Tuesday, 16 December 2008

Going Native in Tenerife – The front cover

It’s funny; you think that once you’ve written the text for a book that all the hard work’s done – wrong. Then comes the first proof reading and the re-checking of phone numbers, websites addresses, facts and figures etc and choosing potential photographs which illustrate the Tenerife that Going Native in Tenerife wants people to know about, not always the Tenerife which tour operators necessarily want to push.

To be honest, this part isn’t hard work, but it is time consuming especially when you’ve got a catalogue of thousands of photographs built up over the last few years to choose from. Part of this job involved identifying potential covers for the book; Debbie Jenkins and Joe Gregory’s (editors and publishers at NativeSpain and bookshaker) main criteria was to choose some which had people in them.

No problem, we had loads from various fiestas which perfectly illustrated the real Tenerife which most residents know. We posted a selection onto flickr and waited to see which Joe would pick; whether it would be our favourite.

However, Joe completely surprised us by choosing a photo in my flickr collection which we hadn’t included, but as soon as we saw which one he’d chosen we knew he’d hit the nail right on the head in capturing the essence of Tenerife.
It was taken at a traditional fiesta and to me represents what Tenerife is all about; a wonderful climate and a serious pride in maintaining age-old traditions whilst enjoying life to the fullest at the same time.

If you can identify where the photo was taken and what the event is…well you won’t win any prize, except the kudos of being somebody who knows the real Tenerife

Going Native in Tenerife – a different perspective

One of the many ‘different from the usual guidebook’ features of the Going Native series is that the publishers encourage authors to include short anecdotal articles and quotes from other people. Travel guides, except the ones which are mind numbingly bland, by their very nature tend to reflect the voice of their author, in this case, authors, so the occasional snippet written by someone else adds a different voice and occasionally varying opinions to the main tone of the guide.

We were pleasantly surprised with the positive response to our request for anecdotes/short articles from various people, with very diverse interests and experience, around the island, a couple of whom we’d never met, spoken to, or even communicated with in cyberspace previously.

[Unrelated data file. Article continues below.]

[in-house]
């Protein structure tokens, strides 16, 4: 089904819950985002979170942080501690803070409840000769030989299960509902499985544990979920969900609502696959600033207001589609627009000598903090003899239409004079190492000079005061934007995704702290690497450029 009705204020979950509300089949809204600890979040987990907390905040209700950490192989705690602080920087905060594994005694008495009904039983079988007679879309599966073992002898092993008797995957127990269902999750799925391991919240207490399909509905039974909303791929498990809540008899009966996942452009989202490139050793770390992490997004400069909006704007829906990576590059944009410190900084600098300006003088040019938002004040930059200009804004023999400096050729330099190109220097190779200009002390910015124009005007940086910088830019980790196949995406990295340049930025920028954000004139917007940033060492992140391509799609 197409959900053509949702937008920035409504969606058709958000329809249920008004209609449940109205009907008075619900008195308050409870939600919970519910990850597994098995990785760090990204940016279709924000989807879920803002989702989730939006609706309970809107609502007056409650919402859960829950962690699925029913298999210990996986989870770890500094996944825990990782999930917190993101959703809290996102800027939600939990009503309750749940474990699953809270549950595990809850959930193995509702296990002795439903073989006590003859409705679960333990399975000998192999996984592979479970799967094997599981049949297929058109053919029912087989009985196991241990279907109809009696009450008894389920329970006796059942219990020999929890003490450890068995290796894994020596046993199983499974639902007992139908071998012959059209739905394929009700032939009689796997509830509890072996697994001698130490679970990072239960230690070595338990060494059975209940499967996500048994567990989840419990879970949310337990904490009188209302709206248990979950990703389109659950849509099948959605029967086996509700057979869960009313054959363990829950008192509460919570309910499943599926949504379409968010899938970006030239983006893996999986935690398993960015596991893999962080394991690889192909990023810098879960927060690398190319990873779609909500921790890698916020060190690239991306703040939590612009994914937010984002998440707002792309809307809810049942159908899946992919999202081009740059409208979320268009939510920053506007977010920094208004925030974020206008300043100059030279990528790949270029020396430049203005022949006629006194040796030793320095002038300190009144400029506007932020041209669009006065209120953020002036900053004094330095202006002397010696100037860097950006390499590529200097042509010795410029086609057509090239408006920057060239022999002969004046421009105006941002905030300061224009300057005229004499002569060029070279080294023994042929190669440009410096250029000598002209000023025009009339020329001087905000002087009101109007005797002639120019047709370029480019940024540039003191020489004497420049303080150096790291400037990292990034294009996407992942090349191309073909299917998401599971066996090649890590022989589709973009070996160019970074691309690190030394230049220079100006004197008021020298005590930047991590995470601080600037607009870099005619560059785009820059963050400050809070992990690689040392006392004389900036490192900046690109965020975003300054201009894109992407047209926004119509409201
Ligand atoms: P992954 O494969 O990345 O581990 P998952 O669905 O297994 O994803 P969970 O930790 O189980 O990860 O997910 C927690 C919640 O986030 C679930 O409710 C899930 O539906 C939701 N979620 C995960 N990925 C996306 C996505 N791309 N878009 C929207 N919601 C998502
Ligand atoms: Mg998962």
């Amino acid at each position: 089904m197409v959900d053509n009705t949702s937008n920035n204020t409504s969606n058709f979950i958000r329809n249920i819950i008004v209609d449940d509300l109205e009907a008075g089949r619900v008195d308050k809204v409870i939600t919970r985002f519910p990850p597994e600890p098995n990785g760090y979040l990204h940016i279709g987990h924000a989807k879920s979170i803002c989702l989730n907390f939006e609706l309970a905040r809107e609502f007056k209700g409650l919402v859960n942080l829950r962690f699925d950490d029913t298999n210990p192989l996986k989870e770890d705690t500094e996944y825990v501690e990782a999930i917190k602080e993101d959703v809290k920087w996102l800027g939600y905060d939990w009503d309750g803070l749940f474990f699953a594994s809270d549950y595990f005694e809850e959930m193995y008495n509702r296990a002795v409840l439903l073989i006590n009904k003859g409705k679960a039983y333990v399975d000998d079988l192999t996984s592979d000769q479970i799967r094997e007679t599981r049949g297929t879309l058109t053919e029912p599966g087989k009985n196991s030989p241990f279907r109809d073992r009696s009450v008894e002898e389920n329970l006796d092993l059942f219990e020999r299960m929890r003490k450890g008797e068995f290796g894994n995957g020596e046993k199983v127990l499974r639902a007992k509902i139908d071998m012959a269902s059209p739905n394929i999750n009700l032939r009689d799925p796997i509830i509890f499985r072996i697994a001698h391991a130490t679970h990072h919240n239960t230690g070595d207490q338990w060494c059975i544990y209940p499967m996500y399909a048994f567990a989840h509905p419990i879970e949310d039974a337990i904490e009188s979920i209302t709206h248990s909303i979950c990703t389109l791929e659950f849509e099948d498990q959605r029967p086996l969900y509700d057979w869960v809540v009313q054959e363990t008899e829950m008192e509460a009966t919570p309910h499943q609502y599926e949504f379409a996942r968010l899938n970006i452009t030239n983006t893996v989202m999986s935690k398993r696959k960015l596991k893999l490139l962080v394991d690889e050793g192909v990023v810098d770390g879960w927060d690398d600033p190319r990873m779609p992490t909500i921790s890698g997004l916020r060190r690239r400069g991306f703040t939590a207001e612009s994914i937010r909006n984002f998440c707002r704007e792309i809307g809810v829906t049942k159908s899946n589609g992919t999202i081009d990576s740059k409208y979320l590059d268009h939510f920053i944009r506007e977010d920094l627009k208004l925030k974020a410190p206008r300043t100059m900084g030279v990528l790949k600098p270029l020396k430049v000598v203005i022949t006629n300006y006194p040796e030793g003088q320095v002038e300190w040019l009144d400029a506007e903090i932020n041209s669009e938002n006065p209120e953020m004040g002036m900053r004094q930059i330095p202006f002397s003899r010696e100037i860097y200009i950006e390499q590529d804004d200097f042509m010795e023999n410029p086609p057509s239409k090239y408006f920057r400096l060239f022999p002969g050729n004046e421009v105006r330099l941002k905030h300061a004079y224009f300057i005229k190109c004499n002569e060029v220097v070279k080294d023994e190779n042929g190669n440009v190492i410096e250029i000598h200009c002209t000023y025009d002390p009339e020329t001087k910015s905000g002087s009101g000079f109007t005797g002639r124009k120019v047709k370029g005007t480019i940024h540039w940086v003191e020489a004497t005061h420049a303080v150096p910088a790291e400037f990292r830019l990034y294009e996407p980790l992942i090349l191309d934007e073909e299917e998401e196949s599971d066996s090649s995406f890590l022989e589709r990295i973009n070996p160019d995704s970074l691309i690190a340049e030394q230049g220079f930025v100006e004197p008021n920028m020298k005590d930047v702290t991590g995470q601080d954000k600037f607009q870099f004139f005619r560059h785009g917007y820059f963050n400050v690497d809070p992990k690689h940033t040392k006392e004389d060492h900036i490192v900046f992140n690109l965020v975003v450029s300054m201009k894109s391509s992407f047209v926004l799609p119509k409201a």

It’s a great addition to the book to be able to include interesting and very entertaining anecdotes from people like Colin Kirby (freelance writer and passionate CD Tenerife fan); Julie Hume (webmaster of etenerife); Gary Rosson (aka Cyberhiker - walking guide); Aguilas (Tripadvisor destination expert for Tenerife); Dr Leslie Brown (scientist and organiser of guided cycling tours on Tenerife); and Joe Cawley (travel writer and author of More Ketchup than Salsa).

Their contributions and insights into life on Tenerife are just another feature of what makes Going Native in Tenerife different from other travel guidebooks.

Saturday, 13 December 2008

Going Native in Tenerife – The Guidebook for True Travellers.

It’s been a lot of sweat, soul searching and heartache…actually it’s been none of these things. It’s been hard work but also immensely satisfying and now the latest and most honest guidebook about Tenerife, ‘Going Native in Tenerife’ is about to hit Amazon’s virtual shelves.

You might ask yourself does Tenerife need another guidebook? Clearly as I’ve co-authored this one, I’m going to say ‘of course’, but the truth is that having written about Tenerife’s 'off the beaten track' locations for Living Tenerife Magazine and then for Real Tenerife Island Drives, my wife, Andy and I discovered that some of the most interesting places on the island were overlooked by even the biggest name guide books. Most of which tended to devote too much information to the southern resorts that even people who only want to come and lie on a beach already know about. So when the publishers at bookshaker came along and commissioned us to put together the latest in their insightful Going Native series of travel guidebooks, we were only too happy to oblige.

So here it is, a guidebook for travellers who really want to get under the skin of Tenerife and discover the island that the Tinerfeños know, not just the small area that most visitors are familiar with.